A vast system of tide gauges confirms what satellites like Jason-3 record from space. There are also other striking indicators. Along much of the US coastline, high tide flooding is now 300 to over 900% more common than 50 years ago, notes the NOAA. It’s also why an octopus washed up in a Miami parking lot in the middle of a high tide event. All of the evidence is clear.

“We know the ocean is rising,” said NOAA’s Sweet.

Sea level rise has more than doubled each year, from 1.4 millimeters for most of the 20th century to 3.6 millimeters at the start of the 21st century. From 2013 to 2018 alone, that number accelerated to 4.8 millimeters per year.

Sea level rise between 1993 and today, as measured by satellites.
Credit: NASA Goddard Space Flight Center


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Why Scientists Expect Sea Levels to Rise Significantly

Over the next few decades, two factors will largely drive sea level rise in the United States and around the world.

  1. Thermal expansion: As the seas absorb more heat, they expand. The oceans have warmed every year for decades, and in 2021 the ocean “was the warmest on record by humans”, scientists have concluded in a major study. Historically, thermal expansion has been responsible for one-third of sea level rise.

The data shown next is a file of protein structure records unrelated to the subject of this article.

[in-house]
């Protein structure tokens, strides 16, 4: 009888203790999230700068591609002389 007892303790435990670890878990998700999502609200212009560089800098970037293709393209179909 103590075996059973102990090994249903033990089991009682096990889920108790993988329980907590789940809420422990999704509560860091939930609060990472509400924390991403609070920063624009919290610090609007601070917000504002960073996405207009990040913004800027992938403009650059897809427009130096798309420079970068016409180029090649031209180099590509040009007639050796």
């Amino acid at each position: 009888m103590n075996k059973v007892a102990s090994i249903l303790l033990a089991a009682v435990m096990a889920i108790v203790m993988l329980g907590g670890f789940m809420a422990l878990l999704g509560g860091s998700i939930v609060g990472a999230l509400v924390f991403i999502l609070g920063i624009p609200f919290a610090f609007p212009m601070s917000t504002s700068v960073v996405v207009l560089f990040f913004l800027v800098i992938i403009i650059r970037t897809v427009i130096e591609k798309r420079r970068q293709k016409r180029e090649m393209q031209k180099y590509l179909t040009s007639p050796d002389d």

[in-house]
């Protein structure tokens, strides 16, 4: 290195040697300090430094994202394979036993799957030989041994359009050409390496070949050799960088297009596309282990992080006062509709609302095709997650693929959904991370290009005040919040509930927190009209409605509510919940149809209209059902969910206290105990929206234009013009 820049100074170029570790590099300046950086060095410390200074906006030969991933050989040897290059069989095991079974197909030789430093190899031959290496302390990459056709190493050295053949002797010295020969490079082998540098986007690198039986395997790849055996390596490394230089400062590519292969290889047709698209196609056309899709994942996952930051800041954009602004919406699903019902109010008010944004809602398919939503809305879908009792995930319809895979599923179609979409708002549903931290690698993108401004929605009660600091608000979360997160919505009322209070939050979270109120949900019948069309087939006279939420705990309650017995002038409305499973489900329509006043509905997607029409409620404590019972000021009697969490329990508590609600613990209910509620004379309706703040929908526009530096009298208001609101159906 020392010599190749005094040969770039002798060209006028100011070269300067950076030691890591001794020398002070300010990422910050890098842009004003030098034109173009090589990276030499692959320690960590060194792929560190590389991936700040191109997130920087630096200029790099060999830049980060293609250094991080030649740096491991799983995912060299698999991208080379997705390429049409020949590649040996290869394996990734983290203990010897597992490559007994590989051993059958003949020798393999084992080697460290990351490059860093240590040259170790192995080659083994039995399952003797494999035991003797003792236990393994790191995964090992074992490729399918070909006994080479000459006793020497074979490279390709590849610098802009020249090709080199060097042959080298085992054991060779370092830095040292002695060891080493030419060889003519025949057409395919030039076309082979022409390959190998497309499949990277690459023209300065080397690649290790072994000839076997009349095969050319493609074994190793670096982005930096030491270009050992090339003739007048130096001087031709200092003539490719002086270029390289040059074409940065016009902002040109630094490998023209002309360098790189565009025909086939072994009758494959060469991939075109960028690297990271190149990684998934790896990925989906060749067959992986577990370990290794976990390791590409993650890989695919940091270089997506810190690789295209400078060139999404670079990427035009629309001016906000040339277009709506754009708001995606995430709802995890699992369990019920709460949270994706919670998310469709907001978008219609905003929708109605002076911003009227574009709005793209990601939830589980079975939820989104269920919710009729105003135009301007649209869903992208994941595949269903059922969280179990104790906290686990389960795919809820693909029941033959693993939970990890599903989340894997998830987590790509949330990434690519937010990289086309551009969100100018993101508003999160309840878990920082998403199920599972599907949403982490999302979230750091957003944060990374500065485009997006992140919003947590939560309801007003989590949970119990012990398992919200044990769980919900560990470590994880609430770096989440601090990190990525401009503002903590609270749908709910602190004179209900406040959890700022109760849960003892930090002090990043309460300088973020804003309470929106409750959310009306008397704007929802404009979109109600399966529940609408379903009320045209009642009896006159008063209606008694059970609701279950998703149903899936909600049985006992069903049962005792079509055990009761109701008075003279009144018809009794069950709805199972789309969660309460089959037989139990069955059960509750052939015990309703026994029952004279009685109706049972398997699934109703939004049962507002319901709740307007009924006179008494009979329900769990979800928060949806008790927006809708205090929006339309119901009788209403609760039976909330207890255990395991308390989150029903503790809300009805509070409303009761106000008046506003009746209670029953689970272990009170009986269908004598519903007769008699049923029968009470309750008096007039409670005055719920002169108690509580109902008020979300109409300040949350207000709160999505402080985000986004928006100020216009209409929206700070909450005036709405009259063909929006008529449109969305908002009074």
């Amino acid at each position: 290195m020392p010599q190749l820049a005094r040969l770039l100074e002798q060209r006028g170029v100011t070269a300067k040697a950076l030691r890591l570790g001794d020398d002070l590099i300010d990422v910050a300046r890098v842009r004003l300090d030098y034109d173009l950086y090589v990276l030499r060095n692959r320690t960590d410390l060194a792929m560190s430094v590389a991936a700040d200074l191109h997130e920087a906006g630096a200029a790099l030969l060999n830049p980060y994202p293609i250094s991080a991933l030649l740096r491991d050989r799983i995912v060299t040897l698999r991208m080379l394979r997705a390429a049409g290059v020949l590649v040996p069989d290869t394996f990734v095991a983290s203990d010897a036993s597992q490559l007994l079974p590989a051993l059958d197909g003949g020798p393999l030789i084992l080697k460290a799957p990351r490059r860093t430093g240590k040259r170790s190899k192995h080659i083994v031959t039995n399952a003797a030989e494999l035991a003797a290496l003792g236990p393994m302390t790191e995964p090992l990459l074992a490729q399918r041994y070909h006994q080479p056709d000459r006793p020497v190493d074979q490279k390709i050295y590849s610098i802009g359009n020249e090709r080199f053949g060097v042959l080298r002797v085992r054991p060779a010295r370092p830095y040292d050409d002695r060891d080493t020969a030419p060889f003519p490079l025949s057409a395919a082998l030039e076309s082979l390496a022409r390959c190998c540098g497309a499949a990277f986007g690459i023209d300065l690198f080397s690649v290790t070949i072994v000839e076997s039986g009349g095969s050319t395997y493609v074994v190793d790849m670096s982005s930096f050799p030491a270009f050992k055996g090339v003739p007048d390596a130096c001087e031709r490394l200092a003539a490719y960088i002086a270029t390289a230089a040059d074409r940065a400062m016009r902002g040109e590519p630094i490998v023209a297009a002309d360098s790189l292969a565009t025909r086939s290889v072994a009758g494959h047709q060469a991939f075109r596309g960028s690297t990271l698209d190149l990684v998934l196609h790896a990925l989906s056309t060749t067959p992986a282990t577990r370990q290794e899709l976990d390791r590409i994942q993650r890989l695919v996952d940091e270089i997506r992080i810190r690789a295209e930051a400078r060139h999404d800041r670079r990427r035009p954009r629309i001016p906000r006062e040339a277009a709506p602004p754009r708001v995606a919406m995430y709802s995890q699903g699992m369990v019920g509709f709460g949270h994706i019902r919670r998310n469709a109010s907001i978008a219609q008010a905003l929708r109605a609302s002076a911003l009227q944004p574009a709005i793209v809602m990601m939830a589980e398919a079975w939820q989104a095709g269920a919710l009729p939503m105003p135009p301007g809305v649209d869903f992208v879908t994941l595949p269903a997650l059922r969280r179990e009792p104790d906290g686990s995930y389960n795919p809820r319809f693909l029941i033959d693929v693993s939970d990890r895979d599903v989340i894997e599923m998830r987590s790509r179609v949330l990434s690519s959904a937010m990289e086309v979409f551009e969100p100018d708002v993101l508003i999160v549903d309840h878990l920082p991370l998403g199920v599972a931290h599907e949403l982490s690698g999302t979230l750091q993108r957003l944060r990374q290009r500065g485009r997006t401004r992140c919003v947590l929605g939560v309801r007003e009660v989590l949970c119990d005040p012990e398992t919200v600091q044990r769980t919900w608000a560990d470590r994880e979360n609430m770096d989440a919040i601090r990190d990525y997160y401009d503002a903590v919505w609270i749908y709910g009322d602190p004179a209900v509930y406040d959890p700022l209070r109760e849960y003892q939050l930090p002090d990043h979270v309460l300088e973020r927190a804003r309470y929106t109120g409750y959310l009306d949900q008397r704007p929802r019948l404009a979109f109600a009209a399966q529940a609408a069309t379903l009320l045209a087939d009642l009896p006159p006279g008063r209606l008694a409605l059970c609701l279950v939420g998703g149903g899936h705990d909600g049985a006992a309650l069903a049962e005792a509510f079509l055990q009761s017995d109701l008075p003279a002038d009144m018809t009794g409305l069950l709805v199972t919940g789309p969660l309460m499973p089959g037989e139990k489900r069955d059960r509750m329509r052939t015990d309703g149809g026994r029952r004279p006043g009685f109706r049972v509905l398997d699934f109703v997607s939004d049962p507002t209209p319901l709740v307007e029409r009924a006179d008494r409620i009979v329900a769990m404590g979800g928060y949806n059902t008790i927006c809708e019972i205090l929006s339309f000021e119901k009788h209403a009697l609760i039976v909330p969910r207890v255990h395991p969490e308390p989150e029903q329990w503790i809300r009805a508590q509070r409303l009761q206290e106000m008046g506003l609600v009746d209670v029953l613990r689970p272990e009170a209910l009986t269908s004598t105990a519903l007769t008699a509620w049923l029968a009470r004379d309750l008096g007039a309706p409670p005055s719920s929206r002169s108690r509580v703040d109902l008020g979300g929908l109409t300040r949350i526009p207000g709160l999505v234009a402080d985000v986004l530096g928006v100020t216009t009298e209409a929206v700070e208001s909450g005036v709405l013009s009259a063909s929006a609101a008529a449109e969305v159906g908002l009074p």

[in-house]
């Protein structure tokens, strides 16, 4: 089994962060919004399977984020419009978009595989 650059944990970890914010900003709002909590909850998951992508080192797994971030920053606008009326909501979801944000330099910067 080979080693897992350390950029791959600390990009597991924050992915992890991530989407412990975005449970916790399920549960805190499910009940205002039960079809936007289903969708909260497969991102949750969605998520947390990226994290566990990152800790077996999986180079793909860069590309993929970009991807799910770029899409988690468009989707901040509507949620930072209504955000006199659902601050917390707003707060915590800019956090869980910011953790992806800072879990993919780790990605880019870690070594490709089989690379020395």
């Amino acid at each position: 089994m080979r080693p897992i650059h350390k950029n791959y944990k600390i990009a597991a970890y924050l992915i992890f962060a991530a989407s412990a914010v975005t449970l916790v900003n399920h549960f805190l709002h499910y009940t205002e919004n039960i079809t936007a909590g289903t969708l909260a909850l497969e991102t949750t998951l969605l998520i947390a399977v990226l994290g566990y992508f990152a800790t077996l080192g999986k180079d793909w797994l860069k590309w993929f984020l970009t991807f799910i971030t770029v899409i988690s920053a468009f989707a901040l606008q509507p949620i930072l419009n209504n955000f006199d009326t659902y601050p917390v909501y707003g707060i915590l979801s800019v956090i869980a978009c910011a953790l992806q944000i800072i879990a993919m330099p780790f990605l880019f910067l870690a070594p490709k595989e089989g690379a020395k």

2. Melting of ice caps and glaciers: Globally, almost all mountain glaciers are shrinking. You might consider spotting them while you can. Much of this glacial water eventually enters the ocean. Separately, the huge ice reserves of Greenland and Antarctica are also melting in the sea. There are many reasons for this: the warming of the air is directly melting the ice of Greenland. Warming oceans are also melting the ends of Greenland’s glaciers. In Antarctica, a warmer atmosphere ultimately drives warmer seawater beneath the tips of gigantic Antarctic glaciers. This destabilized them and amplified the loss of ice.

    How much ice have the ice caps lost? A prodigious sum. Satellites send lasers to large, distant ice sheets to document their mass. The Greenland Ice Sheet, about three times the size of Texas, lost some 200 gigatonnes per year between 2003 and 2019. (One gigatonne equals 1 billion tons.) Meanwhile, Antarctica, a continent whose mountains are neck-deep in ice, has lost some 118 gigatons each year.